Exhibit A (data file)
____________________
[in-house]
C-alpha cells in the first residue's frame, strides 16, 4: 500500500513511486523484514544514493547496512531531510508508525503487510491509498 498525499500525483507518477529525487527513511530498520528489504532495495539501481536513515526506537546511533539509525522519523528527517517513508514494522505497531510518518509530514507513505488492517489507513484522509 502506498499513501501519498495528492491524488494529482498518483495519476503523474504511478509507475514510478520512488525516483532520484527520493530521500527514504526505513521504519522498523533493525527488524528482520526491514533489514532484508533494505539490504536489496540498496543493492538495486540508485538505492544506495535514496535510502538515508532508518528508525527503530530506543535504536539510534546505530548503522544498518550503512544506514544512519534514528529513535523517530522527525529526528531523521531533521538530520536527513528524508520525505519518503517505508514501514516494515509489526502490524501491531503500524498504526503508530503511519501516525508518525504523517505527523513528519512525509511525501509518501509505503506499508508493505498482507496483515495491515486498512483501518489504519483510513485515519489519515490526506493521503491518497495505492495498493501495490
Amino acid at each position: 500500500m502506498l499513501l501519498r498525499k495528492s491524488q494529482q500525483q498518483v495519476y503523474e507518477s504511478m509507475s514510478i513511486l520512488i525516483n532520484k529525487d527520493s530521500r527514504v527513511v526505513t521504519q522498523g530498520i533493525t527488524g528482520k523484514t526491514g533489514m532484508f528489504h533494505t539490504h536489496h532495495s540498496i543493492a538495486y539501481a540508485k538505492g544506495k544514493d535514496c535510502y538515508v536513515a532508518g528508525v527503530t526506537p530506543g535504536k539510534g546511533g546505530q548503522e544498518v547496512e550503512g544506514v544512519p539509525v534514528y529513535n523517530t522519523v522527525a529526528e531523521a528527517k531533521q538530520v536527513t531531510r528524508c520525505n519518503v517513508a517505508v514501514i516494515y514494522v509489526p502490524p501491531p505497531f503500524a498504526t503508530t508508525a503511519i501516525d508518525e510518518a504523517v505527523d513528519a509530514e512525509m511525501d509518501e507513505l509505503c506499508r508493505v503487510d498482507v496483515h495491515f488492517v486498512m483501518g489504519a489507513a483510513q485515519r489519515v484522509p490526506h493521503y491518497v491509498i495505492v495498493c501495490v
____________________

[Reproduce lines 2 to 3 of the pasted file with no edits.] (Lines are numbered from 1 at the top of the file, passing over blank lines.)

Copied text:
C-alpha cells in the first residue's frame, strides 16, 4: 500500500513511486523484514544514493547496512531531510508508525503487510491509498 498525499500525483507518477529525487527513511530498520528489504532495495539501481536513515526506537546511533539509525522519523528527517517513508514494522505497531510518518509530514507513505488492517489507513484522509 502506498499513501501519498495528492491524488494529482498518483495519476503523474504511478509507475514510478520512488525516483532520484527520493530521500527514504526505513521504519522498523533493525527488524528482520526491514533489514532484508533494505539490504536489496540498496543493492538495486540508485538505492544506495535514496535510502538515508532508518528508525527503530530506543535504536539510534546505530548503522544498518550503512544506514544512519534514528529513535523517530522527525529526528531523521531533521538530520536527513528524508520525505519518503517505508514501514516494515509489526502490524501491531503500524498504526503508530503511519501516525508518525504523517505527523513528519512525509511525501509518501509505503506499508508493505498482507496483515495491515486498512483501518489504519483510513485515519489519515490526506493521503491518497495505492495498493501495490
Amino acid at each position: 500500500m502506498l499513501l501519498r498525499k495528492s491524488q494529482q500525483q498518483v495519476y503523474e507518477s504511478m509507475s514510478i513511486l520512488i525516483n532520484k529525487d527520493s530521500r527514504v527513511v526505513t521504519q522498523g530498520i533493525t527488524g528482520k523484514t526491514g533489514m532484508f528489504h533494505t539490504h536489496h532495495s540498496i543493492a538495486y539501481a540508485k538505492g544506495k544514493d535514496c535510502y538515508v536513515a532508518g528508525v527503530t526506537p530506543g535504536k539510534g546511533g546505530q548503522e544498518v547496512e550503512g544506514v544512519p539509525v534514528y529513535n523517530t522519523v522527525a529526528e531523521a528527517k531533521q538530520v536527513t531531510r528524508c520525505n519518503v517513508a517505508v514501514i516494515y514494522v509489526p502490524p501491531p505497531f503500524a498504526t503508530t508508525a503511519i501516525d508518525e510518518a504523517v505527523d513528519a509530514e512525509m511525501d509518501e507513505l509505503c506499508r508493505v503487510d498482507v496483515h495491515f488492517v486498512m483501518g489504519a489507513a483510513q485515519r489519515v484522509p490526506h493521503y491518497v491509498i495505492v495498493c501495490v